Spoiler alert: A behind the scenes look at foreign correspondents that you may not want to know! A good interpreter, or "fixer," can make the difference not only between a good story and a bad one, but between life and death.
As the violence in Syria has continued and even escalated, it's been difficult for western journalists to get reports out of the country. New York Times reporter Anthony Shadid snuck in for a reporting trip recently that would wind up being his last. Shadid died in Syria this week of an apparent asthma attack.
The popular uprising in Egypt is unprecedented as citizens forced an end to President Hosni Mubarak's 30 year regime. The transition to a democratic government will be fraught with challenges. What does democracy look like in the Middle East?
Anchor Lisa Mullins talks with Anthony Shadid, Baghdad correspondent for the New York Times, about the stalled progress in Iraq. Iraqis are still unable to form a government nearly seven months after elections, and insurgent violence is not going away.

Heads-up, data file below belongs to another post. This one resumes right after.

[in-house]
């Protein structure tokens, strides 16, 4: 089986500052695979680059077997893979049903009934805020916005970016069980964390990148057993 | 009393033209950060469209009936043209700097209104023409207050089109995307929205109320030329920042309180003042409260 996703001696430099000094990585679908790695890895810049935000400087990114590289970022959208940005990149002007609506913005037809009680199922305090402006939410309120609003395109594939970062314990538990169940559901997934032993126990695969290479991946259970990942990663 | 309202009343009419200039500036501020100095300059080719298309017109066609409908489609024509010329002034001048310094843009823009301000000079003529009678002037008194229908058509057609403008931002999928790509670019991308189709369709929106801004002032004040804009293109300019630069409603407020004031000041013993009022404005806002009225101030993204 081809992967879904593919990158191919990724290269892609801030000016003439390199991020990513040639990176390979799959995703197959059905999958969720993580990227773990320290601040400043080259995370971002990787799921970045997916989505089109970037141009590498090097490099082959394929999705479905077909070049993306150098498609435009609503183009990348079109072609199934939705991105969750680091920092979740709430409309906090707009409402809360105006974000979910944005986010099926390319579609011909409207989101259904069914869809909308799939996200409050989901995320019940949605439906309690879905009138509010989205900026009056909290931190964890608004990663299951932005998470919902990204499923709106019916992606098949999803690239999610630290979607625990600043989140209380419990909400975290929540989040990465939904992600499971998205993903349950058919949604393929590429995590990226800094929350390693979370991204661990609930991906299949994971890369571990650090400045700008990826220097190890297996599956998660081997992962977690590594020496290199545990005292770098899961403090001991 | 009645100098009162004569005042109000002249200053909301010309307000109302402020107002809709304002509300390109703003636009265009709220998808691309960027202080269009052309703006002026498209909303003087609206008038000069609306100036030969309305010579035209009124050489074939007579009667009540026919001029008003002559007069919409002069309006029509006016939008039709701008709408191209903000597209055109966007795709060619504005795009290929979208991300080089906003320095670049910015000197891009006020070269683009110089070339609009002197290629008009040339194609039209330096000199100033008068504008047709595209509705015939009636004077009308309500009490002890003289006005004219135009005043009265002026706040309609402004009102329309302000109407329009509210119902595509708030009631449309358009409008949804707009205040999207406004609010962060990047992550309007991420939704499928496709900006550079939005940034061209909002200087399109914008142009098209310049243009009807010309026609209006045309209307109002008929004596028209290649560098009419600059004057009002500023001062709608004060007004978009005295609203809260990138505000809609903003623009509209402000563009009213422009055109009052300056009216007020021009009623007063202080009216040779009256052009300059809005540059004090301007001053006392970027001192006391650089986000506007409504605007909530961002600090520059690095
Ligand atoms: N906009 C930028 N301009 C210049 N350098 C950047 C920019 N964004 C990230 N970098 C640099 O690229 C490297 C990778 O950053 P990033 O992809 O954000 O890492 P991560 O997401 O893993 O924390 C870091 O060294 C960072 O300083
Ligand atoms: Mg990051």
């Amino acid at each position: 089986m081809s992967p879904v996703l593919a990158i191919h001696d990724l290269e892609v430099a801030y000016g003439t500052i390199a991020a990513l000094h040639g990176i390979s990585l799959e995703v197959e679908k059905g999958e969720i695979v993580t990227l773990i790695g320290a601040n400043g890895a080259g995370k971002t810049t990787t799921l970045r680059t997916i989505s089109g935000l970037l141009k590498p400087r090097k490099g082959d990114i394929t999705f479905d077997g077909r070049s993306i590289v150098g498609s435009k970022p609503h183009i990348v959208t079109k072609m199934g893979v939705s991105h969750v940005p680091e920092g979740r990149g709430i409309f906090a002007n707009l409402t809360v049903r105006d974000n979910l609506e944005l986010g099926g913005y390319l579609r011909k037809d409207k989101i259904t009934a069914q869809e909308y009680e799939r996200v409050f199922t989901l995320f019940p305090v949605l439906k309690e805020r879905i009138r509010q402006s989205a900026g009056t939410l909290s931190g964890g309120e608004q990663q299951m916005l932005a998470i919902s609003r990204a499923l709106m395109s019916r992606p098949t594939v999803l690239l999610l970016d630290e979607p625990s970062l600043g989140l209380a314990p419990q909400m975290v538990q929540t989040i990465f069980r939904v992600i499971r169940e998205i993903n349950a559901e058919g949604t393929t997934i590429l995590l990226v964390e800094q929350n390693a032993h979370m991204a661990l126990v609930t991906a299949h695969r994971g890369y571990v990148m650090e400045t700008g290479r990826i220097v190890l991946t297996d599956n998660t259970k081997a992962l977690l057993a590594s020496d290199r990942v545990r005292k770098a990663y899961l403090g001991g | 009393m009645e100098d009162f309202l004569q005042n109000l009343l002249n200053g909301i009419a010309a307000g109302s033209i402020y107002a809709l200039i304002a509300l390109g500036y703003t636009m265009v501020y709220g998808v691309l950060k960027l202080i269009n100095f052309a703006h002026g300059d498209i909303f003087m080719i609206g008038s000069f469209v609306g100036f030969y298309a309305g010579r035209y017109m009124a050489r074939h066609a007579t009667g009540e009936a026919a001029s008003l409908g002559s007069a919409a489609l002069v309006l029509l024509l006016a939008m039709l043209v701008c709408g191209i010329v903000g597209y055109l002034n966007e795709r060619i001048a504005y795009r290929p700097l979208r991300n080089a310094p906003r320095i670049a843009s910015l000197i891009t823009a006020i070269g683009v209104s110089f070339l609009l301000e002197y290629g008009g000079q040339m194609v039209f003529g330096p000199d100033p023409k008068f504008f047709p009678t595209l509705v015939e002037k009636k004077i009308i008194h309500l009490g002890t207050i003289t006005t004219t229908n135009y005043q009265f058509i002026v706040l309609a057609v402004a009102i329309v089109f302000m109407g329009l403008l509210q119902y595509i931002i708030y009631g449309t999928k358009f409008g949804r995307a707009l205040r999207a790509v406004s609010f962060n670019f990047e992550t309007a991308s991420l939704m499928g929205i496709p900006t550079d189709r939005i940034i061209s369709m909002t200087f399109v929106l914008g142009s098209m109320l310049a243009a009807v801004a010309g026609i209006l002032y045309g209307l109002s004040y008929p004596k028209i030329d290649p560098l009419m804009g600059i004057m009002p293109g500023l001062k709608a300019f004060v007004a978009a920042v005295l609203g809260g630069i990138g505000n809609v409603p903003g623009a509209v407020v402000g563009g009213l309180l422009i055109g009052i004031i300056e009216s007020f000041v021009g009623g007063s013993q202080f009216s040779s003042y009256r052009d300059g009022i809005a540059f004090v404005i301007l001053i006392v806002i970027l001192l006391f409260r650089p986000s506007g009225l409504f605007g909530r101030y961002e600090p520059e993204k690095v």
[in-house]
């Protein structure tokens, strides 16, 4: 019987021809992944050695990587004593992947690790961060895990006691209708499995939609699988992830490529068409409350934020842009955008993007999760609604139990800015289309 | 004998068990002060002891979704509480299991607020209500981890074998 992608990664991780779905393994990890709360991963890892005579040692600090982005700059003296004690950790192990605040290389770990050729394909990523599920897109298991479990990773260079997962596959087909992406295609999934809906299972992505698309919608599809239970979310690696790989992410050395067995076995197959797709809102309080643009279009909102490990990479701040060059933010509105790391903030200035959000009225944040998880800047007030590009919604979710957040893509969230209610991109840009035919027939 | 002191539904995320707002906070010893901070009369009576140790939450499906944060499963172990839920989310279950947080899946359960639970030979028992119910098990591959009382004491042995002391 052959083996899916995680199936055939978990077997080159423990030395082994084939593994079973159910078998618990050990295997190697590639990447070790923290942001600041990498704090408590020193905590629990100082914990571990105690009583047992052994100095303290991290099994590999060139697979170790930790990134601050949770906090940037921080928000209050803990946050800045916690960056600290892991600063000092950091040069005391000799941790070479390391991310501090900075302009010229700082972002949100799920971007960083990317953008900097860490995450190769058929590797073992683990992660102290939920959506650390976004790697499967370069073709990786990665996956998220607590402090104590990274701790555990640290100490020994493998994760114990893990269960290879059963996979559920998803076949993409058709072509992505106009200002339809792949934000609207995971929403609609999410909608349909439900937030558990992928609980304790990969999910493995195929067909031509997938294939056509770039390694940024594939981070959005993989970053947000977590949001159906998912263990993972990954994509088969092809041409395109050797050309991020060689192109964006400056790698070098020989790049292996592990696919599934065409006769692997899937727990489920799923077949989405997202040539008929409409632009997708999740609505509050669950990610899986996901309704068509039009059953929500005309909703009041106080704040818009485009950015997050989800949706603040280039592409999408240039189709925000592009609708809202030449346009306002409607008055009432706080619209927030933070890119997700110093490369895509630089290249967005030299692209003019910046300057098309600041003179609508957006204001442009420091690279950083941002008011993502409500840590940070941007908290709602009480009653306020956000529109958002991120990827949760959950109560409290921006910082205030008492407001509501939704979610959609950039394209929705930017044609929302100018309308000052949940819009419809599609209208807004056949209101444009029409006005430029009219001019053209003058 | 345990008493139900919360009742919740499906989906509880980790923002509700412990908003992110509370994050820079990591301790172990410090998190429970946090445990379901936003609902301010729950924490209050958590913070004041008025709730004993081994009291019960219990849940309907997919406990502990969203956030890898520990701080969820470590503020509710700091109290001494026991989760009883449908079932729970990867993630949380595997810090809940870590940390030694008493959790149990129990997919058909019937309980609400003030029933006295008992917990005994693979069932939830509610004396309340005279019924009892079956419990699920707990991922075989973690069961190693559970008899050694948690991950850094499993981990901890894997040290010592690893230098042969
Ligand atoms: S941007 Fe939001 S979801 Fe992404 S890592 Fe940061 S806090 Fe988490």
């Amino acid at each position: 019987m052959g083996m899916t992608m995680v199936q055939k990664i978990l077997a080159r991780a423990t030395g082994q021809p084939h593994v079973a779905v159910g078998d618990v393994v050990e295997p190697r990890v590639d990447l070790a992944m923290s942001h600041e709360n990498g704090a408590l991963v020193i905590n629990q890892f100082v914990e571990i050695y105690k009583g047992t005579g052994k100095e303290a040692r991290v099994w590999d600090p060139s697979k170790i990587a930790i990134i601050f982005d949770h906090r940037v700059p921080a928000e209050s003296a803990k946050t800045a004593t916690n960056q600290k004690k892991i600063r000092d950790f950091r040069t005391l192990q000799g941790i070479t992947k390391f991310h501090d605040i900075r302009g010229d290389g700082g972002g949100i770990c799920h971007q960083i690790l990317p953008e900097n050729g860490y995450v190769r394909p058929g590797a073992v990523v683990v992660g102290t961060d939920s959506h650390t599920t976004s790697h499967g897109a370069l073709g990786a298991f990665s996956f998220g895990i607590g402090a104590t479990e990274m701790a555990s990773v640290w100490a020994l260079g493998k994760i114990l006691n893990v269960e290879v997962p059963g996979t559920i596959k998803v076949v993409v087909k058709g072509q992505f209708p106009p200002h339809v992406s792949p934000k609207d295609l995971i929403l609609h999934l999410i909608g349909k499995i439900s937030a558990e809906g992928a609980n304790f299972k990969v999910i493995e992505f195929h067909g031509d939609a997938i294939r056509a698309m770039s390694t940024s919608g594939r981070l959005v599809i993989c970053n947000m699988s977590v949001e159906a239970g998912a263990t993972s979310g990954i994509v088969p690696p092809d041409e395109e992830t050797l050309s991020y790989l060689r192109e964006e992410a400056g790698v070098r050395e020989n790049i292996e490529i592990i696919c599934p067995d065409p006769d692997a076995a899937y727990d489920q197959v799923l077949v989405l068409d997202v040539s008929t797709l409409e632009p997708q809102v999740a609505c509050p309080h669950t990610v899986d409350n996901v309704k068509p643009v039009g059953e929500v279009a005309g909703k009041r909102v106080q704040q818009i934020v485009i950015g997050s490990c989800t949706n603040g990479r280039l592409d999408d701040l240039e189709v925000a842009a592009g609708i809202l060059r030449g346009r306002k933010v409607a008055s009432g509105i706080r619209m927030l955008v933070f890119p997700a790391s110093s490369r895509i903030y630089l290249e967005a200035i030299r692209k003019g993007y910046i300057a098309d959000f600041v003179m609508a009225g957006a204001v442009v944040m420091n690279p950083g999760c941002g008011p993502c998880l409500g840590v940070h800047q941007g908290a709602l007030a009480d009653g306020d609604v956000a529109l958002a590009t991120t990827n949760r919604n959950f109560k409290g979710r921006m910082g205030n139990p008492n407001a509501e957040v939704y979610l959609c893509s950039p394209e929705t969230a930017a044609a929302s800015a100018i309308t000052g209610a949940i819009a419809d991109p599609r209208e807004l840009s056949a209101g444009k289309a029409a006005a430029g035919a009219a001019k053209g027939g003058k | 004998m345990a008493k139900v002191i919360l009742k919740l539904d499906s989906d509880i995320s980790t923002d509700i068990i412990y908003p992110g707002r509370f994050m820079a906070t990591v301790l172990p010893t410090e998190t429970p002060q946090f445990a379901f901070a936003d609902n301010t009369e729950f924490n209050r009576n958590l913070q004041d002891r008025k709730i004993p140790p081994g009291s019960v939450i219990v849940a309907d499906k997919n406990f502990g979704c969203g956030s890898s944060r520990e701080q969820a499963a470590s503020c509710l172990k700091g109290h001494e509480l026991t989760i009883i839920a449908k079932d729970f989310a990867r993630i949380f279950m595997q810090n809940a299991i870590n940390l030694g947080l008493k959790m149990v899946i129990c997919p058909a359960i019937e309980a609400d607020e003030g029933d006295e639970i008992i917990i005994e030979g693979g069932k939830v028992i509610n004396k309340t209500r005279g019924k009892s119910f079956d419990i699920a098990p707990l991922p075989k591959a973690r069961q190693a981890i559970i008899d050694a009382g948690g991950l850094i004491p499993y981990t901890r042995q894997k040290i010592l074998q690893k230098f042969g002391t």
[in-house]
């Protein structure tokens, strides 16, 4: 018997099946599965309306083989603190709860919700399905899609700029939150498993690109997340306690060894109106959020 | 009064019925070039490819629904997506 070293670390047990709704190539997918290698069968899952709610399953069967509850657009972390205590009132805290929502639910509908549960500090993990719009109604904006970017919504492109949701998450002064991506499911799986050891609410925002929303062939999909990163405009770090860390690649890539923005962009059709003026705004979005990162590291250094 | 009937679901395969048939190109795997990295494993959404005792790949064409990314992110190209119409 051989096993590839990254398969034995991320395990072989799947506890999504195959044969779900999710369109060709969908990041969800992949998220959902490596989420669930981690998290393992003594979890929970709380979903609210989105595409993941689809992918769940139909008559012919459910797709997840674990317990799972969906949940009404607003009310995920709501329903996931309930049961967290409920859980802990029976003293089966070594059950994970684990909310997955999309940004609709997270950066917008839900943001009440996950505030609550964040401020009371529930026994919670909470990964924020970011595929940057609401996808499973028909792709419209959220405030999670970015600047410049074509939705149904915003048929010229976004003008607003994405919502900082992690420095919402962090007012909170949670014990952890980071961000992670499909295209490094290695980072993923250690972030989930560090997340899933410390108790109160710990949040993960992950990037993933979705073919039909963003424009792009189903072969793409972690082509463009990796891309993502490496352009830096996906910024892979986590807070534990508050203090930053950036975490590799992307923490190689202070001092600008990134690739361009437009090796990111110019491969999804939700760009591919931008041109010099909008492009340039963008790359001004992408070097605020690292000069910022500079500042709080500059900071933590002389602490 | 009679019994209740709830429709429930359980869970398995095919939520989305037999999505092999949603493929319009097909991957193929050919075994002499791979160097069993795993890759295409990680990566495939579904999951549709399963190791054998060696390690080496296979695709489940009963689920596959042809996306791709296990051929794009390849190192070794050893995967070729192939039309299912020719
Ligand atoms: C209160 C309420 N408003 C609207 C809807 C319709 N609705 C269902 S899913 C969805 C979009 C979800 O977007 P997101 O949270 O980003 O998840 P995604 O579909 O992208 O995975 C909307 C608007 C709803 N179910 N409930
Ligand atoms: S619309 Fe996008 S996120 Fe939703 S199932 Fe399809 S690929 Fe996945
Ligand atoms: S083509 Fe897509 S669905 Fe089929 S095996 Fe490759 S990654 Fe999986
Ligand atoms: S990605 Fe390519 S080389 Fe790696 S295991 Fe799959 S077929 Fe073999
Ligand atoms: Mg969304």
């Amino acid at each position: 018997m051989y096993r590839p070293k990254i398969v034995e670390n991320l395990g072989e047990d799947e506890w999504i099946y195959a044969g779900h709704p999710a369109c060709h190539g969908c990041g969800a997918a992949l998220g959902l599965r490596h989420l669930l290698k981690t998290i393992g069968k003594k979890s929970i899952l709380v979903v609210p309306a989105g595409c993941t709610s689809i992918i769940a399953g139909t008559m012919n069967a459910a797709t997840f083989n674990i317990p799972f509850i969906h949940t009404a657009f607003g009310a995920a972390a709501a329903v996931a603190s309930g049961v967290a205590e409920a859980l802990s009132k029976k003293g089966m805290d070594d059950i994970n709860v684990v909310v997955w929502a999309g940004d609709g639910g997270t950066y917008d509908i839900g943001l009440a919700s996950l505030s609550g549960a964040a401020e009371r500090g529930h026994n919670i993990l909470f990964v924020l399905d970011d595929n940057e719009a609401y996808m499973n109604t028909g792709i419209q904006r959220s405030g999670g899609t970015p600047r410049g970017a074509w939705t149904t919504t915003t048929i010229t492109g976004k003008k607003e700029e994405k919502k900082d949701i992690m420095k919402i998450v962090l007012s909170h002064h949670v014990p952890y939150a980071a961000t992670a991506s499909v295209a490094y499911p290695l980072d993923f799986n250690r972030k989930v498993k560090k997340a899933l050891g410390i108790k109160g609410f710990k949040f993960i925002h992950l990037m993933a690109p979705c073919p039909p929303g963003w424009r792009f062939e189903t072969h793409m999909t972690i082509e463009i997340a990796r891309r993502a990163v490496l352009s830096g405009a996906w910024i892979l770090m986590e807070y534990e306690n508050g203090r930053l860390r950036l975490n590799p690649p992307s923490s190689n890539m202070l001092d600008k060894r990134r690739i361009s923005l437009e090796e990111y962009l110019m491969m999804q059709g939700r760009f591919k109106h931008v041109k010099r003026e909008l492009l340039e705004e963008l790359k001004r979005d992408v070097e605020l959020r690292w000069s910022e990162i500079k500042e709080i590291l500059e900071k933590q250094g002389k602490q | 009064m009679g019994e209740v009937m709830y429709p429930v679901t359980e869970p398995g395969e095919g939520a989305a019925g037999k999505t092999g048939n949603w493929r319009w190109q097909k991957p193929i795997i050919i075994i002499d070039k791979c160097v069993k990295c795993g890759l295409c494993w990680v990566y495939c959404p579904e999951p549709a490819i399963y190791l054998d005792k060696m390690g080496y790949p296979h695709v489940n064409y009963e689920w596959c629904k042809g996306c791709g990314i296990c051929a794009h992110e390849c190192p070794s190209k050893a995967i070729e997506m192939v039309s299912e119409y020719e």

Millions of Iraqis voted in the nation's parliamentary elections on Sunday. Sporadic violence was responsible for the deaths of at least 38 people, but early reports indicate the election was largely viewed as a success by the international community.
Today we take a look at the Green Zone's future and legacy as American troops continue their withdrawal from Iraq, and whether the Green Zone needs to be dismantled in order for the country to have true sovereignty.
Tunisia's army clashed with gangs in Tunisia's capital on Sunday, two days after a popular uprising forced long-time dictator, President Zine El Abidine Ben Ali, to flee the country. Popular support for Tunisians' freedom is echoing across the Arab world.